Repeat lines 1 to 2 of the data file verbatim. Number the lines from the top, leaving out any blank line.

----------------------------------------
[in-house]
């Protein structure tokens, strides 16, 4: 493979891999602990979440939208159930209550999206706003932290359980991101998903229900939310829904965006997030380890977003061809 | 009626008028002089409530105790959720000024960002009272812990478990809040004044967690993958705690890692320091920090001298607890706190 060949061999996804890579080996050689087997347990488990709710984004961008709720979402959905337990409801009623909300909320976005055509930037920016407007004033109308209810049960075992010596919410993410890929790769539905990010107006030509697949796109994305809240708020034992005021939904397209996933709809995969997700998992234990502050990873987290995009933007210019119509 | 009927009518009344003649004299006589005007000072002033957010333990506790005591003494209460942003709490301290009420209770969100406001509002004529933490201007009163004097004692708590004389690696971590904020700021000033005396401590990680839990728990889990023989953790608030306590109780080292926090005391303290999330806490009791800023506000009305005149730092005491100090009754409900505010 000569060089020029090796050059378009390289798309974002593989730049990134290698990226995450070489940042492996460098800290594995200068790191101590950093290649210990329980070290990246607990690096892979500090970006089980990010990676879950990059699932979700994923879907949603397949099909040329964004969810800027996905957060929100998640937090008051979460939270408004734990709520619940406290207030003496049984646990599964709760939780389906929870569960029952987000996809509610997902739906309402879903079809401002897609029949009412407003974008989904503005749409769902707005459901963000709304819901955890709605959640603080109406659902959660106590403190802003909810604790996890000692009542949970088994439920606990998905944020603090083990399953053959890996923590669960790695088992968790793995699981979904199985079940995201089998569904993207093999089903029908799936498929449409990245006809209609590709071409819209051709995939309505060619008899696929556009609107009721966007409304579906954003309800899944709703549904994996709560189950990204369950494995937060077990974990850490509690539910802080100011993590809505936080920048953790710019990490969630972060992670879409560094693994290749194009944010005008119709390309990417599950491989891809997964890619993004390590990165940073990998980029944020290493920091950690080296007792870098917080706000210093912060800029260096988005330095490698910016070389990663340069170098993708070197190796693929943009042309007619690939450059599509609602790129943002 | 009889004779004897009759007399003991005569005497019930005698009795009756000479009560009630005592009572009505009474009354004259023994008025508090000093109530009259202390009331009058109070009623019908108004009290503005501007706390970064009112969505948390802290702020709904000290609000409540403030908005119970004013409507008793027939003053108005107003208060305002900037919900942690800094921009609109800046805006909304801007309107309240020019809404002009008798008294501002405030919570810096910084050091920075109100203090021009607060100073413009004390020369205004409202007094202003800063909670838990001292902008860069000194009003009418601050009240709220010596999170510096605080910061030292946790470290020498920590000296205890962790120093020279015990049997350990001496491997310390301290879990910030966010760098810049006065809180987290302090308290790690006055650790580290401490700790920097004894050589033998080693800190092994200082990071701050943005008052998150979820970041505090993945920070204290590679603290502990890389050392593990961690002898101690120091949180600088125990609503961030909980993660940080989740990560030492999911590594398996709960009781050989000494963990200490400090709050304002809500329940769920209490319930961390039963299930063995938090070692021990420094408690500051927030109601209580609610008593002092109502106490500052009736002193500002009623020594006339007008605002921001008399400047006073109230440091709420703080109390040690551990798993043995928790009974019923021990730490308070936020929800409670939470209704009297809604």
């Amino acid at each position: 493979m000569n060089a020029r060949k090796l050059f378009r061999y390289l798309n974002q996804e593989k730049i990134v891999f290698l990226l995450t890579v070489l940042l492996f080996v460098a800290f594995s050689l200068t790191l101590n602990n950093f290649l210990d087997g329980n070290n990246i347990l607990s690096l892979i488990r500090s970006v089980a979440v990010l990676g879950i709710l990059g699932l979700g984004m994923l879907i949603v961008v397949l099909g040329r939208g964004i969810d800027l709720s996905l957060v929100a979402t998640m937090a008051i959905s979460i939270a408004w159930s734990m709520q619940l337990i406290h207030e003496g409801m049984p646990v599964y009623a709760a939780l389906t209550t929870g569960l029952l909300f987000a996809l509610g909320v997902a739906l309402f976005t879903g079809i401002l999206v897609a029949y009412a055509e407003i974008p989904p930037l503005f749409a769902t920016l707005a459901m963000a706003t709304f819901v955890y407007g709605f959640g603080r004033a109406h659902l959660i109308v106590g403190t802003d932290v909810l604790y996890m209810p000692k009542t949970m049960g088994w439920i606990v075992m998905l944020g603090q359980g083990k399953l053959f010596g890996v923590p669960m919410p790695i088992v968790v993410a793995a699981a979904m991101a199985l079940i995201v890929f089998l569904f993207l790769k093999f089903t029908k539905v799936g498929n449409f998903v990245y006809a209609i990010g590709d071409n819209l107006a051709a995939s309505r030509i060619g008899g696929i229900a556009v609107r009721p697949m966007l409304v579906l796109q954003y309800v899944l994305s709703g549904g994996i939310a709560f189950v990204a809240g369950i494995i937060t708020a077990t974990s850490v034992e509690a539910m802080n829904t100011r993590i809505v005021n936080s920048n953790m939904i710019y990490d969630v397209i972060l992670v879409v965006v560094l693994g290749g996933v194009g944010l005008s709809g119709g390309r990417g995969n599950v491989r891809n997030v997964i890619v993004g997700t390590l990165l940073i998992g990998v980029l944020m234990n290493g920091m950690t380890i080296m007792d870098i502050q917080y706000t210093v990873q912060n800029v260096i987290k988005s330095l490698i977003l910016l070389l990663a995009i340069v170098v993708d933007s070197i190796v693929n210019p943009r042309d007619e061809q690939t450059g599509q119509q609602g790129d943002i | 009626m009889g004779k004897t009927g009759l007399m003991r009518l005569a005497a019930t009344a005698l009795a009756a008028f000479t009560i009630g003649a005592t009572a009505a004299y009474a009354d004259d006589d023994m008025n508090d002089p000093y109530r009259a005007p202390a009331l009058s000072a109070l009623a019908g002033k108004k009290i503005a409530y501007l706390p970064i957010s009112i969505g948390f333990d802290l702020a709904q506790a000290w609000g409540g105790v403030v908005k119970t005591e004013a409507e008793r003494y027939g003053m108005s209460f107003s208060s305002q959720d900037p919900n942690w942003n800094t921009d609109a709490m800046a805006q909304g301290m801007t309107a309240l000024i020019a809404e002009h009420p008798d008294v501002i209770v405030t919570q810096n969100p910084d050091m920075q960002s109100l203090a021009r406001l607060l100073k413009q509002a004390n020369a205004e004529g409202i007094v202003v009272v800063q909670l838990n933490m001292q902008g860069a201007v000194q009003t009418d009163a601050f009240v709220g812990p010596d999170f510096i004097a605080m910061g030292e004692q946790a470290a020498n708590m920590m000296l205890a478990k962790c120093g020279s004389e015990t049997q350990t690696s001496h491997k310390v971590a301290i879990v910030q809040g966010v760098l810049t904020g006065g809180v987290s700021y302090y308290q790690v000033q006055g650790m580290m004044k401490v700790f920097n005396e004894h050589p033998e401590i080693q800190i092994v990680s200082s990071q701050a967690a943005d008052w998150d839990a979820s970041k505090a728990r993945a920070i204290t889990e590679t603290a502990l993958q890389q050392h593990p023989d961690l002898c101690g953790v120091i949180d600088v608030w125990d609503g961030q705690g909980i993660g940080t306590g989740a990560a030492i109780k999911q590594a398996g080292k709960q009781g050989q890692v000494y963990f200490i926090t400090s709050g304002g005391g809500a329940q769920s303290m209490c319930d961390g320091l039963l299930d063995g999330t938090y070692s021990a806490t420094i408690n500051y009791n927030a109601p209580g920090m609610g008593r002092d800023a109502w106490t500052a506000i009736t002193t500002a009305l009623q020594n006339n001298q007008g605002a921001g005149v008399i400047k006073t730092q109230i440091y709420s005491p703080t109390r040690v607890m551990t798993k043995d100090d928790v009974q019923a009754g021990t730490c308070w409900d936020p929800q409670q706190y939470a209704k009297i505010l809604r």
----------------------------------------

[in-house]
């Protein structure tokens, strides 16, 4: 493979891999602990979440939208159930209550999206706003932290359980991101998903229900939310829904965006997030380890977003061809 | 009626008028002089409530105790959720000024960002009272812990478990809040004044967690993958705690890692320091920090001298607890706190 060949061999996804890579080996050689087997347990488990709710984004961008709720979402959905337990409801009623909300909320976005055509930037920016407007004033109308209810049960075992010596919410993410890929790769539905990010107006030509697949796109994305809240708020034992005021939904397209996933709809995969997700998992234990502050990873987290995009933007210019119509 | 009927009518009344003649004299006589005007000072002033957010333990506790005591003494209460942003709490301290009420209770969100406001509002004529933490201007009163004097004692708590004389690696971590904020700021000033005396401590990680839990728990889990023989953790608030306590109780080292926090005391303290999330806490009791800023506000009305005149730092005491100090009754409900505010 000569060089020029090796050059378009390289798309974002593989730049990134290698990226995450070489940042492996460098800290594995200068790191101590950093290649210990329980070290990246607990690096892979500090970006089980990010990676879950990059699932979700994923879907949603397949099909040329964004969810800027996905957060929100998640937090008051979460939270408004734990709520619940406290207030003496049984646990599964709760939780389906929870569960029952987000996809509610997902739906309402879903079809401002897609029949009412407003974008989904503005749409769902707005459901963000709304819901955890709605959640603080109406659902959660106590403190802003909810604790996890000692009542949970088994439920606990998905944020603090083990399953053959890996923590669960790695088992968790793995699981979904199985079940995201089998569904993207093999089903029908799936498929449409990245006809209609590709071409819209051709995939309505060619008899696929556009609107009721966007409304579906954003309800899944709703549904994996709560189950990204369950494995937060077990974990850490509690539910802080100011993590809505936080920048953790710019990490969630972060992670879409560094693994290749194009944010005008119709390309990417599950491989891809997964890619993004390590990165940073990998980029944020290493920091950690080296007792870098917080706000210093912060800029260096988005330095490698910016070389990663340069170098993708070197190796693929943009042309007619690939450059599509609602790129943002 | 009889004779004897009759007399003991005569005497019930005698009795009756000479009560009630005592009572009505009474009354004259023994008025508090000093109530009259202390009331009058109070009623019908108004009290503005501007706390970064009112969505948390802290702020709904000290609000409540403030908005119970004013409507008793027939003053108005107003208060305002900037919900942690800094921009609109800046805006909304801007309107309240020019809404002009008798008294501002405030919570810096910084050091920075109100203090021009607060100073413009004390020369205004409202007094202003800063909670838990001292902008860069000194009003009418601050009240709220010596999170510096605080910061030292946790470290020498920590000296205890962790120093020279015990049997350990001496491997310390301290879990910030966010760098810049006065809180987290302090308290790690006055650790580290401490700790920097004894050589033998080693800190092994200082990071701050943005008052998150979820970041505090993945920070204290590679603290502990890389050392593990961690002898101690120091949180600088125990609503961030909980993660940080989740990560030492999911590594398996709960009781050989000494963990200490400090709050304002809500329940769920209490319930961390039963299930063995938090070692021990420094408690500051927030109601209580609610008593002092109502106490500052009736002193500002009623020594006339007008605002921001008399400047006073109230440091709420703080109390040690551990798993043995928790009974019923021990730490308070936020929800409670939470209704009297809604």